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The period saw a fundamental transformation in scientific ideas across mathematics, physics, astronomy, and biology in institutions supporting scientific investigation and in the more widely held picture of the universe.The scientific revolution led to the establishment of several modern sciences."Few revolutions in science have immediately excited so much general notice as the introduction of the theory of oxygen ...Lavoisier saw his theory accepted by all the most eminent men of his time, and established over a great part of Europe within a few years from its first promulgation." In the 19th century, William Whewell described the revolution in science itself—the scientific method—that had taken place in the 15th–16th century.For instance, although intimations of the concept of inertia are suggested sporadically in ancient discussion of motion, Under the scientific method as conceived in the 17th century, natural and artificial circumstances were set aside as a research tradition of systematic experimentation was slowly accepted by the scientific community.The philosophy of using an inductive approach to obtain knowledge — to abandon assumption and to attempt to observe with an open mind — was in contrast with the earlier, Aristotelian approach of deduction, by which analysis of known facts produced further understanding.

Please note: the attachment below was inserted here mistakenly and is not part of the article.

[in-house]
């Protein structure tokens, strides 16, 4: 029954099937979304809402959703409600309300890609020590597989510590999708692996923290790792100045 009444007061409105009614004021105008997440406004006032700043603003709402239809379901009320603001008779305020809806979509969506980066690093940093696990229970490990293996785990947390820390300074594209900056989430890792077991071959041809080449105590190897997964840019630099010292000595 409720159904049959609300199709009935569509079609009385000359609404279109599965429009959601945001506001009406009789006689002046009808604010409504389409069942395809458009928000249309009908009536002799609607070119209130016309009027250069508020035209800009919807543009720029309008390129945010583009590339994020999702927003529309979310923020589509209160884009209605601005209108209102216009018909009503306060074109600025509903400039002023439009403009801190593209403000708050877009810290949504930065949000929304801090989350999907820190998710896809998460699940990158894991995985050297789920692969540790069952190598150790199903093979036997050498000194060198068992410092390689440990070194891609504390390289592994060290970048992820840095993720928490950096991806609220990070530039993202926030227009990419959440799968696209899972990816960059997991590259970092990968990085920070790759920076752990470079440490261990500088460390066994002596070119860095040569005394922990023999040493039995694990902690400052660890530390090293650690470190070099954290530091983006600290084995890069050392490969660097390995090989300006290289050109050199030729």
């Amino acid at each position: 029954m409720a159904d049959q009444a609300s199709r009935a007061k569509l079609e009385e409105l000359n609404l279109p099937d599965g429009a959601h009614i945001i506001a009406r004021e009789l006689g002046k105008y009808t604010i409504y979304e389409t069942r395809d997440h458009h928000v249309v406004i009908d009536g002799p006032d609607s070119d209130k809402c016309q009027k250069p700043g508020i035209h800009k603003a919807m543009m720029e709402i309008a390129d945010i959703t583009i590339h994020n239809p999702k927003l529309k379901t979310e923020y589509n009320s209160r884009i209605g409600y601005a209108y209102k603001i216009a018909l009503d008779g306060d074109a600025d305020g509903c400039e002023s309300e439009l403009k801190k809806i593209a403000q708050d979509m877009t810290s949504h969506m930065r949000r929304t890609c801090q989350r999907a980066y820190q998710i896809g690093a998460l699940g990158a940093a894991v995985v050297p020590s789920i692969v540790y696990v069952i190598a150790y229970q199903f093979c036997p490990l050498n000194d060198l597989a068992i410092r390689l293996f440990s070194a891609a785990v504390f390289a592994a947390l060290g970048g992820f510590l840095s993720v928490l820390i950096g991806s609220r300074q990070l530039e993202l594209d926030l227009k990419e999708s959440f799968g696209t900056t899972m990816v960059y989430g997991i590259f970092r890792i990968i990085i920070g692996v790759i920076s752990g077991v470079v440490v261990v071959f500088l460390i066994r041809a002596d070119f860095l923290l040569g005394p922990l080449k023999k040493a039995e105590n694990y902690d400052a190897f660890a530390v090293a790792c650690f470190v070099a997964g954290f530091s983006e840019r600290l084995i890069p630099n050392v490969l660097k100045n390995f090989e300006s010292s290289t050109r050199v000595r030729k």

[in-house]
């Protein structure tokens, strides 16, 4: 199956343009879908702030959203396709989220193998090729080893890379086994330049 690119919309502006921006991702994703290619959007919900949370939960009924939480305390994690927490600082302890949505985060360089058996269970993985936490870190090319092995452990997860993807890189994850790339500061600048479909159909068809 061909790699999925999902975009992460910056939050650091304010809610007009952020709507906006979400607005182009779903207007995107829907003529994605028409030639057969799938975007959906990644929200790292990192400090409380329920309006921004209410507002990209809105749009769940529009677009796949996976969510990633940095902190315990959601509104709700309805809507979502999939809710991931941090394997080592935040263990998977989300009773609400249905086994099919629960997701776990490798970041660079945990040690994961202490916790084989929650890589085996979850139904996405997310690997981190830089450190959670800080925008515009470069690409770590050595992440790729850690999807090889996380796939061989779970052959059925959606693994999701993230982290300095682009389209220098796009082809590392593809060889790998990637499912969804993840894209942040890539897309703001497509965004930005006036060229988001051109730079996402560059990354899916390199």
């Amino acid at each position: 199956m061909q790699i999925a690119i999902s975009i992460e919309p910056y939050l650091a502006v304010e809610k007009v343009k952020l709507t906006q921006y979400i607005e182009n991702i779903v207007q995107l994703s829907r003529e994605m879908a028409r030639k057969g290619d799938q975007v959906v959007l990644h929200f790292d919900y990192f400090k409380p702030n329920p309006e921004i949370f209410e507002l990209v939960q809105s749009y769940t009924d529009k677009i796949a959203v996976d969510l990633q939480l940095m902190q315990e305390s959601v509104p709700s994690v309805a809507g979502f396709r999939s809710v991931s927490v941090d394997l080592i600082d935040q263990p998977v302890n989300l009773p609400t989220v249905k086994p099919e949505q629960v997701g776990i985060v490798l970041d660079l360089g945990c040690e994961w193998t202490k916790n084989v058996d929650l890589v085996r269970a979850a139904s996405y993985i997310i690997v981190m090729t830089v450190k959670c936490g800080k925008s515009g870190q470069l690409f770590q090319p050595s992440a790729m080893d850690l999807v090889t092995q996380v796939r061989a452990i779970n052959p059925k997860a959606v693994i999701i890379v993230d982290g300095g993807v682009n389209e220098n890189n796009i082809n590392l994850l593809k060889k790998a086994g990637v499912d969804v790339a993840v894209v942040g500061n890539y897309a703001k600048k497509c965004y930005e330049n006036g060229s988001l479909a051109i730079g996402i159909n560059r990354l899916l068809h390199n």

historians of science have long known that religious factors played a significantly positive role in the emergence and persistence of modern science in the West.It is important to note that ancient precedent existed for alternative theories and developments which prefigured later discoveries in the area of physics and mechanics; but in light of the limited number of works to survive translation in a period when many books were lost to warfare, such developments remained obscure for centuries and are traditionally held to have had little effect on the re-discovery of such phenomena; whereas the invention of the printing press made the wide dissemination of such incremental advances of knowledge commonplace.